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The Battalion

The Student News Site of Texas A&M University - College Station

The Battalion

The Student News Site of Texas A&M University - College Station

The Battalion

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Run for Recovery: this campus supports recovery


The third annual Run for Recovery 5k race will be followed by a celebration and Sober Yoga class on Nov. 2. Students, faculty and community members are encouraged to participate and show support for those in recovery. 

Editor’s Note: This article has been updated to correct a spelling error. 

Health Promotion (Student Life) and Intramural Sports (Rec Sports) will host their third annual Run for Recovery 5k race followed by a trauma-informed Sober Yoga class for the first time on the morning of Saturday, Nov. 4.

Recovery is a continuous process that requires healing on multiple levels, with physical exercise being a natural way to release dopamine and mend the effects of drug or alcohol addiction, according to the Texas A&M Run for Recovery website. The event is not restricted to those in recovery. Rather, it is open to students or community members who want to show support for those in recovery and those who merely want to participate.

“We have students at A&M who need help and support,” Health Promotion Specialist for Student Life at A&M Megan Buck said. 

Recovery awareness work began at Health Promotion before Buck started her position, but she wanted to do something big to raise awareness for recovery efforts, Buck said.

“To be in recovery, all of the areas of wellness need to be maintained to support your well-being overall,” Buck said. “A lot of people in recovery utilize fitness and physical activity in general to make sure they are centered and okay as a person.”

Run for Recovery has evolved since it started in 2021, though the barebones remain the same, Buck said. The traditional route through west campus followed by a celebration on the terrace of the Student Rec Center will be supplemented with new and improved decorations and chocolate milk for runners, as highly requested by previous participants, Buck said.
“This year we are changing up the shirt design that people get for signing up,” Buck said. “We are also offering a free Sober Yoga class at 10 a.m. so people can do the whole run and then participate in yoga to cool down and reset for the day. It’s open to anybody, even if you’re not a runner, don’t want to run, don’t want to wake up that early, you can still participate in the Sober Yoga class.”

Though Sober Yoga is normally offered in September during National Recovery Month, it was combined with Run for Recovery this year to create a recovery fest, Buck said. Participants are encouraged to abstain from nicotine, alcohol, caffeine or anything else addictive for three days prior to the event. Though not required, it does add to the Sober Yoga experience and is freeing, Buck said.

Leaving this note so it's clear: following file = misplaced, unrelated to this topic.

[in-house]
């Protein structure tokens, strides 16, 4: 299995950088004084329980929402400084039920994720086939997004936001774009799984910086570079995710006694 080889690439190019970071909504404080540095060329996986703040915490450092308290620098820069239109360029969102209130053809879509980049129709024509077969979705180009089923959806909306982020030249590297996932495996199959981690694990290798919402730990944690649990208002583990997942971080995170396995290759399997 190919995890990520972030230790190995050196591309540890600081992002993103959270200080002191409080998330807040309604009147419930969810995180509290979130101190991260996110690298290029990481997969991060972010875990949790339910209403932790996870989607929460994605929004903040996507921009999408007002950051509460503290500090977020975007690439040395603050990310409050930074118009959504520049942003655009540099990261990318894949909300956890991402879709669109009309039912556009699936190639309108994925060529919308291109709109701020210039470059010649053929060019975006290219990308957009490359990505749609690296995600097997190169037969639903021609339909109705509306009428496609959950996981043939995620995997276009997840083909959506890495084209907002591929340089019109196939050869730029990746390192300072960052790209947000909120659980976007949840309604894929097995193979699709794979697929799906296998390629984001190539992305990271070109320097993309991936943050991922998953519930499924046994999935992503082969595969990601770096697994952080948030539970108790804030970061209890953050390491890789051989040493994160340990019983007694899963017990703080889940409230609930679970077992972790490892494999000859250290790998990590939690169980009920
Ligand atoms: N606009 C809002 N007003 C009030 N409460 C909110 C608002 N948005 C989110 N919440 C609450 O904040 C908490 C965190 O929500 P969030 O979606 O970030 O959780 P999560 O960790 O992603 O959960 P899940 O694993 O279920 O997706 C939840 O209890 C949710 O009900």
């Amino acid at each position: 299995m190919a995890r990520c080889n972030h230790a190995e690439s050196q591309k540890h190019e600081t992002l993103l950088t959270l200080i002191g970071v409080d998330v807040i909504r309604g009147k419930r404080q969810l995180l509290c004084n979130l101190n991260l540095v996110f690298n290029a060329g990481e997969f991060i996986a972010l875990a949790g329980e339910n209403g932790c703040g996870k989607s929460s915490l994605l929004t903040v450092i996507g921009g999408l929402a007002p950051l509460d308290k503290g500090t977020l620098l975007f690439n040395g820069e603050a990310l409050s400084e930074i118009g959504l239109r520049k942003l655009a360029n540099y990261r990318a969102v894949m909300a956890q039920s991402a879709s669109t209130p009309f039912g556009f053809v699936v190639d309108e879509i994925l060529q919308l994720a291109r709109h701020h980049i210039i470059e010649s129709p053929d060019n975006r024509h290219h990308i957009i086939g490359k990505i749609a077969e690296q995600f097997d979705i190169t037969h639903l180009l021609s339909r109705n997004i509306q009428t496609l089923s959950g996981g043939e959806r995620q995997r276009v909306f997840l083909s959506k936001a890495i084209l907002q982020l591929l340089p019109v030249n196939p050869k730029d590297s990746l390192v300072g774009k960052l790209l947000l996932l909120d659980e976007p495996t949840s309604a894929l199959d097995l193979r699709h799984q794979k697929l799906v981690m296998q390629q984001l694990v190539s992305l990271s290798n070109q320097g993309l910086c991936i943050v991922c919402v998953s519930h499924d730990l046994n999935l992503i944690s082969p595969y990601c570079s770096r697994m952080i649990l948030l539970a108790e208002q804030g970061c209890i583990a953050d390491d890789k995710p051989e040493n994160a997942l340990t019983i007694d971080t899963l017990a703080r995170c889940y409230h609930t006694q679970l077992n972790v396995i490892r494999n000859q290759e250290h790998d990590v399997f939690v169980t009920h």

“The class is run by Anna Taggart, who works in Rec Sports; she is certified to give trauma-informed yoga,” Buck said. “We offer trauma-informed yoga as part of a few of our health themes. She creates a really peaceful, welcoming, empowering space. Some elements that make it trauma-informed are that there is way less of a call to push yourself further than you are comfortable. It is super in your control, and is focused on you as a participant and how it feels intuitively to move your body.”

This year, there will also be a banner for Run for Recovery that will display support and resources available to those in recovery, Health Promotion Specialist for Student Services Jon Hill said. People will be encouraged to sign and write encouraging messages or words of support, Hill said.

“Something else that’s new that we are doing this year is a group contest, if you want to dress up,” Hill said. “I think it adds a little bit of flair and is fun. If you love running 5ks, that’s great, but if you don’t, it puts some excitement into it, to be able to dress up and do something with your friends; it’s an experience.”

While there have been several 5ks on campus, there hasn’t been a whole lot for the recovery community, Hill said. The stress of tests and life as a college student might convince some that even if you drink heavily in college, everything will be fine after you graduate, but to walk around campus and see support for recovery will break down the stigma, Hill said.

“The spotlight is important,” Hill said. “It’s for a good cause. It might not necessarily be that the folks that are running are in recovery; I think it shows a level of recognition that recovery is important, and that this campus supports that. Hopefully, folks that have been impacted or are potentially a member of the recovery community can find a sense of belonging.”

To learn more about Run for Recovery, visit their website. 

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